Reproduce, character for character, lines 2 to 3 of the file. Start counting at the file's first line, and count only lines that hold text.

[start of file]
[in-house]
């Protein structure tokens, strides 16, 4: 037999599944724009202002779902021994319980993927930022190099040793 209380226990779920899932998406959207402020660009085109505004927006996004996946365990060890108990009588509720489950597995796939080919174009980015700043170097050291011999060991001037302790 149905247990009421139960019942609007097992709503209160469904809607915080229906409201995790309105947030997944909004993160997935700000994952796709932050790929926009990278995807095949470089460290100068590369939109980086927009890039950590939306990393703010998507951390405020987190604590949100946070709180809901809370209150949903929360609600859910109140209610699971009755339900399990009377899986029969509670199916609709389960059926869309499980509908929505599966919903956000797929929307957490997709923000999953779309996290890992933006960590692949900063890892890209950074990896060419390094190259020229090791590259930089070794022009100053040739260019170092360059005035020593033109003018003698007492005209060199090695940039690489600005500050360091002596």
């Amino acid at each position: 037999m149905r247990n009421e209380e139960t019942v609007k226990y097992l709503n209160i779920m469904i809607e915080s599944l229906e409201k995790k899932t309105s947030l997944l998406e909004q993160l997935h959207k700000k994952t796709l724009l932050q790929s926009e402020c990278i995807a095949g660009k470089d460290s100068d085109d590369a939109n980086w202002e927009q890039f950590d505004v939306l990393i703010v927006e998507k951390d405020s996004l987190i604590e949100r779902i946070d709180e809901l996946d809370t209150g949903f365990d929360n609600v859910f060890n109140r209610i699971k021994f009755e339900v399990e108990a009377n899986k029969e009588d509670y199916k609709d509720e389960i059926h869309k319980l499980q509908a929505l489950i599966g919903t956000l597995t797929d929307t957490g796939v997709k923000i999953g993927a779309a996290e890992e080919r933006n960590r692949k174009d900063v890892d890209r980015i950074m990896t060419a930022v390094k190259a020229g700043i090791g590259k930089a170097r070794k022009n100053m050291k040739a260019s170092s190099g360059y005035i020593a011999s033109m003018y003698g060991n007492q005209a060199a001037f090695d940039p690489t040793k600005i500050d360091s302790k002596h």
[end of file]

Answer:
């Protein structure tokens, strides 16, 4: 037999599944724009202002779902021994319980993927930022190099040793 209380226990779920899932998406959207402020660009085109505004927006996004996946365990060890108990009588509720489950597995796939080919174009980015700043170097050291011999060991001037302790 149905247990009421139960019942609007097992709503209160469904809607915080229906409201995790309105947030997944909004993160997935700000994952796709932050790929926009990278995807095949470089460290100068590369939109980086927009890039950590939306990393703010998507951390405020987190604590949100946070709180809901809370209150949903929360609600859910109140209610699971009755339900399990009377899986029969509670199916609709389960059926869309499980509908929505599966919903956000797929929307957490997709923000999953779309996290890992933006960590692949900063890892890209950074990896060419390094190259020229090791590259930089070794022009100053040739260019170092360059005035020593033109003018003698007492005209060199090695940039690489600005500050360091002596």
């Amino acid at each position: 037999m149905r247990n009421e209380e139960t019942v609007k226990y097992l709503n209160i779920m469904i809607e915080s599944l229906e409201k995790k899932t309105s947030l997944l998406e909004q993160l997935h959207k700000k994952t796709l724009l932050q790929s926009e402020c990278i995807a095949g660009k470089d460290s100068d085109d590369a939109n980086w202002e927009q890039f950590d505004v939306l990393i703010v927006e998507k951390d405020s996004l987190i604590e949100r779902i946070d709180e809901l996946d809370t209150g949903f365990d929360n609600v859910f060890n109140r209610i699971k021994f009755e339900v399990e108990a009377n899986k029969e009588d509670y199916k609709d509720e389960i059926h869309k319980l499980q509908a929505l489950i599966g919903t956000l597995t797929d929307t957490g796939v997709k923000i999953g993927a779309a996290e890992e080919r933006n960590r692949k174009d900063v890892d890209r980015i950074m990896t060419a930022v390094k190259a020229g700043i090791g590259k930089a170097r070794k022009n100053m050291k040739a260019s170092s190099g360059y005035i020593a011999s033109m003018y003698g060991n007492q005209a060199a001037f090695d940039p690489t040793k600005i500050d360091s302790k002596h």